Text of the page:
##### Example4.3.5

We will try to find a diagonalization of $$A = \left[\begin{array}{rr} 0 \amp 4 \\ -1 \amp 4 \\ \end{array}\right] \text{.}$$

Once again, we find the eigenvalues by solving the characteristic equation:

\begin{equation*} \det(A-\lambda I) = -\lambda(4-\lambda) + 4 = (2-\lambda)^2 = 0 \text{.} \end{equation*}

In this case, there is a single eigenvalue $$\lambda=2\text{.}$$

We find a basis for the eigenspace $$E_2$$ by describing $$\nul(A-2I)\text{:}$$

\begin{equation*} A-2I = \left[\begin{array}{rr} -2 \amp 4 \\ -1 \amp 2 \\ \end{array}\right] \sim \left[\begin{array}{rr} 1 \amp -2 \\ 0 \amp 0 \\ \end{array}\right] \text{.} \end{equation*}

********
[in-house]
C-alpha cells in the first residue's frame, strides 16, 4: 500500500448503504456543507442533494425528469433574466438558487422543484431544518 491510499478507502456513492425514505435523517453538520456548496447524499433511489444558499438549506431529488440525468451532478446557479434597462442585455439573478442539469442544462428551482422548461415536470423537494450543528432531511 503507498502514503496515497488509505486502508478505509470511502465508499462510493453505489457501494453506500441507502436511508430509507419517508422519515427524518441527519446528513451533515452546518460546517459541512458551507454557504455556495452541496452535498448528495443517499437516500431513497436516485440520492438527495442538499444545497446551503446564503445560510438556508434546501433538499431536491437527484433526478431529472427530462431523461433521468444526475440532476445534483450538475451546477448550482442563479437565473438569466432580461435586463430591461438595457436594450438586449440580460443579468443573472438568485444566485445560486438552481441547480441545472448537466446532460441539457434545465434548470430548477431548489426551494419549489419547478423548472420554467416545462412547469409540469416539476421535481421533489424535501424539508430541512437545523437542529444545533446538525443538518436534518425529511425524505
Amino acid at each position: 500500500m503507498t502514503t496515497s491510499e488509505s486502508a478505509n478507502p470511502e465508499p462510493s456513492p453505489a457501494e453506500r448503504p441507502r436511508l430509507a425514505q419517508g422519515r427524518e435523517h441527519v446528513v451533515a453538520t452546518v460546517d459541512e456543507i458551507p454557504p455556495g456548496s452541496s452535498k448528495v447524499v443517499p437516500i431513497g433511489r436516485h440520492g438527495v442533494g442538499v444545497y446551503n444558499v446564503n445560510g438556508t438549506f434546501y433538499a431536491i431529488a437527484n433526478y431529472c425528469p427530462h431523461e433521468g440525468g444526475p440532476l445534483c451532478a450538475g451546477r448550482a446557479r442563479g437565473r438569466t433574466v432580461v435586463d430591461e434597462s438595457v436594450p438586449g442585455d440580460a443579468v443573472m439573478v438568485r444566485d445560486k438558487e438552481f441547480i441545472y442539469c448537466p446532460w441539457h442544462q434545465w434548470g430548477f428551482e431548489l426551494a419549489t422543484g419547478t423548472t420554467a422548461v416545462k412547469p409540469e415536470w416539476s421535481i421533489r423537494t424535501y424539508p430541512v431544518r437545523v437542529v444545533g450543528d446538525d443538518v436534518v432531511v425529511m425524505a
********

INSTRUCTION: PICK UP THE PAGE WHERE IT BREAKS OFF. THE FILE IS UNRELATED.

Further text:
This shows that the eigenspace $$E_2$$ is one-dimensional with $$\vvec_1=\twovec{2}{1}$$ forming a basis.

In this case, there is not a basis of $$\real^2$$ consisting of eigenvectors of $$A\text{,}$$ which tells us that $$A$$ is not diagonalizable.

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